Marriage & Morals As has been stated earlier, the broad divisions of Garo society, the chatchis, are traditionally exogamous. Although the restrictions are probably weakening, particularly among urban Garos or those living in cosmopolitan settings, we can say that the overwhelming majority of Garos still observe them. Even in sophisticated society, however, the harsher restrictions in regard to marriage within the same ma’chong are still scrupulously observed. Broadly speaking, we can say that a man who belongs to the Sangma Chatchi will look for a bride among the other chatchis like the Marak or the Momin and vice-versa. The initiative in any move towards marriage is usually taken by the bride’s family, perhaps even by the girl herself. When the girl is the heiress, the father, with an eye to the property she will inherit, may as staled earlier, get his own sister’s son, that is, his own nephew, as her prospective bridegroom. Among the Songsareks or non-Christians, the practice of’ bridegroom capture, particularly in rural areas, still goes on. A girl may express her interest in a young man and ask her male kinsmen to get him for her. This may involve an arduous chase, especially if the boy is not interested because, perhaps, he still cherishes the freedom of bachelor life, and the matter may not end with his capture and his being brought to her house. In the circumstances, the captured bridegroom will try to escape but generally after a few such attempts, he becomes reconciled to the idea of settling down. In spite of the comparative freedom enjoyed by young people in Garo society, the standard of morality is generally high and even those who may have been guilty of youthful indiscretions settle down to a stable married life. Home Life: In the urban areas, the types of buildings are generally what are called the “Assam type”, with plank floors, plastered walls, ceilings of cloth or matting and corrugated iron sheet roofs. Buildings of this type are of particular advantage in earthquake-prone regions like the Garo Hills, being able to stand up to a high degree of stress. In the rural areas, people still prefer their old-fashioned houses which, besides being comparatively easy and quick to erect, are also cool since the thatch roofing is comparatively non-conducting. The houses are not necessarily built on level ground. They are often long, although the size may depend on the size of the family. The front generally faces the village “square”, and a section of it rests on the ground. This is used for storing odds and ends and even for cattle. The rear portion may, on unlevel ground, rest on long beams which are propped up on numerous posts of varying length, and the farthest end may thus be several feet off the ground. The walls and flooring are of lengths of split bamboo which are secured to their wooden frames by thongs of bamboo or cane. There are no windows, and this fact explains the darkness and the smoky atmosphere of the interior of the house. There may be only three doorways, the front one connecting with the outside, another with a side balcony or verandah (a’leng) and the third with the privy at the back. Next to the storage room is the main living room which generally has a hearth in the middle, made inside a rectangle filled with earth, to contain the fire which is kept burning continuously, This fire provides all the illumination needed. Bamboo shelves (onggare) suspended above the hearth are used for storing articles that need to be kept dry, including articles of food, utensils etc. Along the sides, away from the openings, there are racks where the inmates keep their belongings. There may also be a separate room behind the main room where the parents may sleep. The other members of the household use the main room which is also the place where visitors are received. For convivial purposes, the inmates may use the verandah. Here they may also take out their portable looms or perform light chores. To reduce risks of loss by fire, granaries are usually constructed away from the residential houses. In elephant infested region, the Garos construct tree-top houses which are accessible by means of a bamboo ladder. These houses also serve as look-outs during the daytime for crop-watchers. The furniture are of the simplest types, and may be limited to a number of sitting blocks or basketwork seats.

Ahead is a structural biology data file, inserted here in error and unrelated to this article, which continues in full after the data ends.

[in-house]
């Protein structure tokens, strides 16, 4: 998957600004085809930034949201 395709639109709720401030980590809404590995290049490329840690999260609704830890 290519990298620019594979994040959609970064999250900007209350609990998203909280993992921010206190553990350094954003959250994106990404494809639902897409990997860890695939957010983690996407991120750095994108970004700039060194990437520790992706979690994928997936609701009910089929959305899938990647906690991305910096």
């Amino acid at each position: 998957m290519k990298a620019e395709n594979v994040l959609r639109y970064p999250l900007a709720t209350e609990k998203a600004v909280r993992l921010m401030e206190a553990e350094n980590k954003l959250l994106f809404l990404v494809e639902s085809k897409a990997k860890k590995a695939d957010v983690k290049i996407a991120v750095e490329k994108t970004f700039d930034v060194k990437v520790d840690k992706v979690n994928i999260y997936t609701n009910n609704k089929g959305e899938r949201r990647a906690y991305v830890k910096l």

The Garos normally do not use many ornaments. The common ones are strings of beads and earrings worn both by men and women. The latter ornaments are considered to be very essential as they serve as guarantees of the safe journey of the soul to the other world, being offered to the spirit Nawang should he try to prevent the soul from going to the land of the dead.